Tabraiz Shamsi picked up three Sri Lankan wickets on a superb return to the Test side on the opening day of the first Test at Galle.
Kagiso Rabada’s 4-50 played a major role in hamstringing the Sri Lankan innings, but the bowling performance that captured my attention was that of Shamsi. Playing in only his second Test match – and his first since 2016 – Shamsi slipped smoothly into the Proteas bowling lineup at Galle, attacking the Sri Lankan batters with great control and sending down a number of testing deliveries.
Shamsi ended the innings with figures of 25.4-2-91-3 (econ 3.54) and played a major role in keeping the spin-savvy Sri Lankans in check. He bowled Dhananjaya de Silva with an absolutely beautiful delivery to knock back his off-stump, and had Niroshan Dickwella deceived all ends up to be caught at first slip by Hashim Amla the ball before rain chased the players from the field.
The innings was brought to a close with the wicket of Lakshan Sandakan, as he once again deceived the batsman to give Quinton de Kock an easy stumping. The keeper also took four catches and made a run-out, making for a very productive day for him with the gloves.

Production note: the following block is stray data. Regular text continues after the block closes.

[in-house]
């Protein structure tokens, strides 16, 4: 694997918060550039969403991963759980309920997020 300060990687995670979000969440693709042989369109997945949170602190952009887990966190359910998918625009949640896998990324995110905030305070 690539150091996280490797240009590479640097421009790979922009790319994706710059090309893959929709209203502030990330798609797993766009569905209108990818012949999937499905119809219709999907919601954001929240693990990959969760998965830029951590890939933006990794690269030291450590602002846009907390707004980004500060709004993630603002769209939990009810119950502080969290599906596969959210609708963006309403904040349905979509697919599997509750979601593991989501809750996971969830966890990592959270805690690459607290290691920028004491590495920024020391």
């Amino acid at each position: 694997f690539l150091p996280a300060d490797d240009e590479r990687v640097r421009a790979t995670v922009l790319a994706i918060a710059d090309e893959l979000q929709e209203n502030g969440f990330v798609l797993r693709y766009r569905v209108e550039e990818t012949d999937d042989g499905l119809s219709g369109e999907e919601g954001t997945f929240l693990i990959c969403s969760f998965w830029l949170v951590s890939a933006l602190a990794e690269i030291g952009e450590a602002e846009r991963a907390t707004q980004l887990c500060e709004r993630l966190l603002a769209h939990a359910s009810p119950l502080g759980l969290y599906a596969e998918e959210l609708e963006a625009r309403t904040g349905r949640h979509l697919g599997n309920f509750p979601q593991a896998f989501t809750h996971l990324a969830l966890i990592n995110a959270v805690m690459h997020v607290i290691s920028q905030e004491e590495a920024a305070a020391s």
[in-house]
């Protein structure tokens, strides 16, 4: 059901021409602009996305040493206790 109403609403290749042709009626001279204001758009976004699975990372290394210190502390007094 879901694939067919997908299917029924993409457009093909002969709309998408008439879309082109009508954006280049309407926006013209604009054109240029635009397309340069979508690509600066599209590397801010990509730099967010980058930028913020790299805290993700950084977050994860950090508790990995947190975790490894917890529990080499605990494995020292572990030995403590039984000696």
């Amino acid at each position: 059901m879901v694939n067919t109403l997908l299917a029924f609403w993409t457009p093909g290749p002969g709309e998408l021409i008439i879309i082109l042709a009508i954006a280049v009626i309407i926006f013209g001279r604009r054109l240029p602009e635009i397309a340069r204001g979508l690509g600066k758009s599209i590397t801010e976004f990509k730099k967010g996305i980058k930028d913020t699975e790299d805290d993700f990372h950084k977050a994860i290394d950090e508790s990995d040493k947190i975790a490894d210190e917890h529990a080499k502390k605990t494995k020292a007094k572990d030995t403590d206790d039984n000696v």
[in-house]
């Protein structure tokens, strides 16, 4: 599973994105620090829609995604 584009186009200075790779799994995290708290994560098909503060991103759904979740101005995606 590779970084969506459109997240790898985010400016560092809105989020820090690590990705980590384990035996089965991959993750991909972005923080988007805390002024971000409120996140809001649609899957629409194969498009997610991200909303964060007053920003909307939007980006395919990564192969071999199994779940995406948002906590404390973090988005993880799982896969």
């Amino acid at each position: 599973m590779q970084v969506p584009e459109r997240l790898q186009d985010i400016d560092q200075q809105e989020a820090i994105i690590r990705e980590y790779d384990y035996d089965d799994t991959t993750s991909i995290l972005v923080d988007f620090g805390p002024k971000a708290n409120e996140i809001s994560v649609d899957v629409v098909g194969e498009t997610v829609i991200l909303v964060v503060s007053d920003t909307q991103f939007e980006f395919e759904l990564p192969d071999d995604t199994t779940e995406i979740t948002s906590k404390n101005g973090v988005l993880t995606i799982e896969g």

Shamsi’s performance proved vital as the more experienced Keshav Maharaj struggled to make an impact during the day, despite being the most economical bowler of the day. Maharaj surrendered just 2.88 runs an over, with Shamsi the next most economical on 3.54.
The first ball after the rain-induced tea break saw Shamsi trap Dilruwan Perera leg before with another beautiful delivery. Surprisingly, the decision was overturned on review as the ball-tracker indicated that the delivery was veering wide of the stumps while, to the naked eye, the ball looked on track to take leg-stump with ease.
Shamsi put in a top stint throughout the innings and, at one point, bowled 20 overs on the trot (if you factor in the tea break), but it was exactly what he needed in terms of getting Test overs (and wickets) under his belt. As a wrist spinner he inevitably dropped a few short and sprinkled some fuller balls into the mix, but despite the handful of wayward deliveries, the batsman struggled to punish him.
The selectors should be pleased with themselves for giving Shamsi the nod for this Test, not to mention delighted at the manner in which he deceived a number of batters with deliveries that would have made Shane Warne or Muttiah Muralitharan proud. Proteas fans – and Shamsi himself – are looking forward to the Sri Lankans’ second innings to see more of the same.
Photo: Lakruwan Wanniarachchi/AFP/Getty Images)